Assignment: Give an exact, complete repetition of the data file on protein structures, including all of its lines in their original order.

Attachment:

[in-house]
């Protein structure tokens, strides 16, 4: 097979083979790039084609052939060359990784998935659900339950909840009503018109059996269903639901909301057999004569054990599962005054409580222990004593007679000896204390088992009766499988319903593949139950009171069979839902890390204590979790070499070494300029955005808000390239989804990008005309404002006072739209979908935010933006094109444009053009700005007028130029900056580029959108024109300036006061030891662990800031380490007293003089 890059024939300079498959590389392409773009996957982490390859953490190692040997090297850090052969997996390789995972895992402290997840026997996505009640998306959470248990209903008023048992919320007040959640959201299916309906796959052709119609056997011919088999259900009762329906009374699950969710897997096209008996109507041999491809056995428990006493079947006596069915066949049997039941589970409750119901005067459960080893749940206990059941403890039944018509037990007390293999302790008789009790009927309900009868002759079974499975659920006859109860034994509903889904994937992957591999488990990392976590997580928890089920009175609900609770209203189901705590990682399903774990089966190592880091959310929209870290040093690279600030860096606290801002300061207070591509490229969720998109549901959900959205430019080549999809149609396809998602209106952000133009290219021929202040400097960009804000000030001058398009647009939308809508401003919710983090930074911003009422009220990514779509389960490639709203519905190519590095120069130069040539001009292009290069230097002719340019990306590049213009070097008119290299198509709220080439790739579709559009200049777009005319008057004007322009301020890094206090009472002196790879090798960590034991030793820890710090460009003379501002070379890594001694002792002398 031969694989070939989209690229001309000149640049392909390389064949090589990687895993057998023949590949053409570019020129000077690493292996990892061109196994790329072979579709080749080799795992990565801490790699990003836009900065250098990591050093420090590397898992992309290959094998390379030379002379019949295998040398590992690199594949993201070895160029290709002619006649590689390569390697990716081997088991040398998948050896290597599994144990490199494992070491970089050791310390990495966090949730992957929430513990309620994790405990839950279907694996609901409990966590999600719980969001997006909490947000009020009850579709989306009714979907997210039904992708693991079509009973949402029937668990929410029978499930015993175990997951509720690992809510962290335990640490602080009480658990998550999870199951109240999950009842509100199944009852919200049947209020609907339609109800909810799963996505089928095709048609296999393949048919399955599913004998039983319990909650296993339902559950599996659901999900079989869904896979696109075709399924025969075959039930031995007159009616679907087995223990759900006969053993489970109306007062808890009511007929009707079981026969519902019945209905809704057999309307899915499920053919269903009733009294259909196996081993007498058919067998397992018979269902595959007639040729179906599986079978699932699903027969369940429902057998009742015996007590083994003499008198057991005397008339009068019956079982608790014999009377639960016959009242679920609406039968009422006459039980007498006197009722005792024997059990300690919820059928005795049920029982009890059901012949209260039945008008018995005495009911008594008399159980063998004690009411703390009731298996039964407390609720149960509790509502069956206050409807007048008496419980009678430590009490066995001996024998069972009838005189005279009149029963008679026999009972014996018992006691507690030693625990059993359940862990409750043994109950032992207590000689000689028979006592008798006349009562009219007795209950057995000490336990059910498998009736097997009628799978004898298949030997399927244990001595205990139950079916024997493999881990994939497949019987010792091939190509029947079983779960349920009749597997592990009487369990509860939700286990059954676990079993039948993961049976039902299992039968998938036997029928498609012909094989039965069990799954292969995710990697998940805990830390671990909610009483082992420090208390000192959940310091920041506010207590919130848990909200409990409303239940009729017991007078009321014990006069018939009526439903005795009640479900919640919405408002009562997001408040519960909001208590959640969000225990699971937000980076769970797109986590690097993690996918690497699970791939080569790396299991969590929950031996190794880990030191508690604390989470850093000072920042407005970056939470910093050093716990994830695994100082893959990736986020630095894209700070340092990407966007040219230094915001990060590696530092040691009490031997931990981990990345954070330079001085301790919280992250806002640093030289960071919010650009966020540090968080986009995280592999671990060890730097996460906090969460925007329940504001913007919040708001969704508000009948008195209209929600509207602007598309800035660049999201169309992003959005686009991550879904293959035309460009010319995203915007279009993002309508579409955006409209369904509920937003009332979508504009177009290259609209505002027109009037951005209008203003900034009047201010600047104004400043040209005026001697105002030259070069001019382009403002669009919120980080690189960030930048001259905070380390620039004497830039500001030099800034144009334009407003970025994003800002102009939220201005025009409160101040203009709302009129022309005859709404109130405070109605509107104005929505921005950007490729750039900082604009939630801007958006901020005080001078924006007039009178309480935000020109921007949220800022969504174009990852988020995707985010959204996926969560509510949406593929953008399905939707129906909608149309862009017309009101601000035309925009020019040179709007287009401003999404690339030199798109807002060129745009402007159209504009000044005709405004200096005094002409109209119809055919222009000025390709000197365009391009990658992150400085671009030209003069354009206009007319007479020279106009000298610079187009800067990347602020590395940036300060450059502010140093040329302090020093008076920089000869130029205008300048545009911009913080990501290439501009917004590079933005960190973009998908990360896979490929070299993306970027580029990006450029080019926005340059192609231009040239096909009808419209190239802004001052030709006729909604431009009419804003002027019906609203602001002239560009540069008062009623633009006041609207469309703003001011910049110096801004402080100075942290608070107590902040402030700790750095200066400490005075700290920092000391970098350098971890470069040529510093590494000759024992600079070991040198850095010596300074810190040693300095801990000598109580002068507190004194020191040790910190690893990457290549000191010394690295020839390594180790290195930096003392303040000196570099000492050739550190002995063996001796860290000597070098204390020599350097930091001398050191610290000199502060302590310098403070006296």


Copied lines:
[in-house]
């Protein structure tokens, strides 16, 4: 097979083979790039084609052939060359990784998935659900339950909840009503018109059996269903639901909301057999004569054990599962005054409580222990004593007679000896204390088992009766499988319903593949139950009171069979839902890390204590979790070499070494300029955005808000390239989804990008005309404002006072739209979908935010933006094109444009053009700005007028130029900056580029959108024109300036006061030891662990800031380490007293003089 890059024939300079498959590389392409773009996957982490390859953490190692040997090297850090052969997996390789995972895992402290997840026997996505009640998306959470248990209903008023048992919320007040959640959201299916309906796959052709119609056997011919088999259900009762329906009374699950969710897997096209008996109507041999491809056995428990006493079947006596069915066949049997039941589970409750119901005067459960080893749940206990059941403890039944018509037990007390293999302790008789009790009927309900009868002759079974499975659920006859109860034994509903889904994937992957591999488990990392976590997580928890089920009175609900609770209203189901705590990682399903774990089966190592880091959310929209870290040093690279600030860096606290801002300061207070591509490229969720998109549901959900959205430019080549999809149609396809998602209106952000133009290219021929202040400097960009804000000030001058398009647009939308809508401003919710983090930074911003009422009220990514779509389960490639709203519905190519590095120069130069040539001009292009290069230097002719340019990306590049213009070097008119290299198509709220080439790739579709559009200049777009005319008057004007322009301020890094206090009472002196790879090798960590034991030793820890710090460009003379501002070379890594001694002792002398 031969694989070939989209690229001309000149640049392909390389064949090589990687895993057998023949590949053409570019020129000077690493292996990892061109196994790329072979579709080749080799795992990565801490790699990003836009900065250098990591050093420090590397898992992309290959094998390379030379002379019949295998040398590992690199594949993201070895160029290709002619006649590689390569390697990716081997088991040398998948050896290597599994144990490199494992070491970089050791310390990495966090949730992957929430513990309620994790405990839950279907694996609901409990966590999600719980969001997006909490947000009020009850579709989306009714979907997210039904992708693991079509009973949402029937668990929410029978499930015993175990997951509720690992809510962290335990640490602080009480658990998550999870199951109240999950009842509100199944009852919200049947209020609907339609109800909810799963996505089928095709048609296999393949048919399955599913004998039983319990909650296993339902559950599996659901999900079989869904896979696109075709399924025969075959039930031995007159009616679907087995223990759900006969053993489970109306007062808890009511007929009707079981026969519902019945209905809704057999309307899915499920053919269903009733009294259909196996081993007498058919067998397992018979269902595959007639040729179906599986079978699932699903027969369940429902057998009742015996007590083994003499008198057991005397008339009068019956079982608790014999009377639960016959009242679920609406039968009422006459039980007498006197009722005792024997059990300690919820059928005795049920029982009890059901012949209260039945008008018995005495009911008594008399159980063998004690009411703390009731298996039964407390609720149960509790509502069956206050409807007048008496419980009678430590009490066995001996024998069972009838005189005279009149029963008679026999009972014996018992006691507690030693625990059993359940862990409750043994109950032992207590000689000689028979006592008798006349009562009219007795209950057995000490336990059910498998009736097997009628799978004898298949030997399927244990001595205990139950079916024997493999881990994939497949019987010792091939190509029947079983779960349920009749597997592990009487369990509860939700286990059954676990079993039948993961049976039902299992039968998938036997029928498609012909094989039965069990799954292969995710990697998940805990830390671990909610009483082992420090208390000192959940310091920041506010207590919130848990909200409990409303239940009729017991007078009321014990006069018939009526439903005795009640479900919640919405408002009562997001408040519960909001208590959640969000225990699971937000980076769970797109986590690097993690996918690497699970791939080569790396299991969590929950031996190794880990030191508690604390989470850093000072920042407005970056939470910093050093716990994830695994100082893959990736986020630095894209700070340092990407966007040219230094915001990060590696530092040691009490031997931990981990990345954070330079001085301790919280992250806002640093030289960071919010650009966020540090968080986009995280592999671990060890730097996460906090969460925007329940504001913007919040708001969704508000009948008195209209929600509207602007598309800035660049999201169309992003959005686009991550879904293959035309460009010319995203915007279009993002309508579409955006409209369904509920937003009332979508504009177009290259609209505002027109009037951005209008203003900034009047201010600047104004400043040209005026001697105002030259070069001019382009403002669009919120980080690189960030930048001259905070380390620039004497830039500001030099800034144009334009407003970025994003800002102009939220201005025009409160101040203009709302009129022309005859709404109130405070109605509107104005929505921005950007490729750039900082604009939630801007958006901020005080001078924006007039009178309480935000020109921007949220800022969504174009990852988020995707985010959204996926969560509510949406593929953008399905939707129906909608149309862009017309009101601000035309925009020019040179709007287009401003999404690339030199798109807002060129745009402007159209504009000044005709405004200096005094002409109209119809055919222009000025390709000197365009391009990658992150400085671009030209003069354009206009007319007479020279106009000298610079187009800067990347602020590395940036300060450059502010140093040329302090020093008076920089000869130029205008300048545009911009913080990501290439501009917004590079933005960190973009998908990360896979490929070299993306970027580029990006450029080019926005340059192609231009040239096909009808419209190239802004001052030709006729909604431009009419804003002027019906609203602001002239560009540069008062009623633009006041609207469309703003001011910049110096801004402080100075942290608070107590902040402030700790750095200066400490005075700290920092000391970098350098971890470069040529510093590494000759024992600079070991040198850095010596300074810190040693300095801990000598109580002068507190004194020191040790910190690893990457290549000191010394690295020839390594180790290195930096003392303040000196570099000492050739550190002995063996001796860290000597070098204390020599350097930091001398050191610290000199502060302590310098403070006296």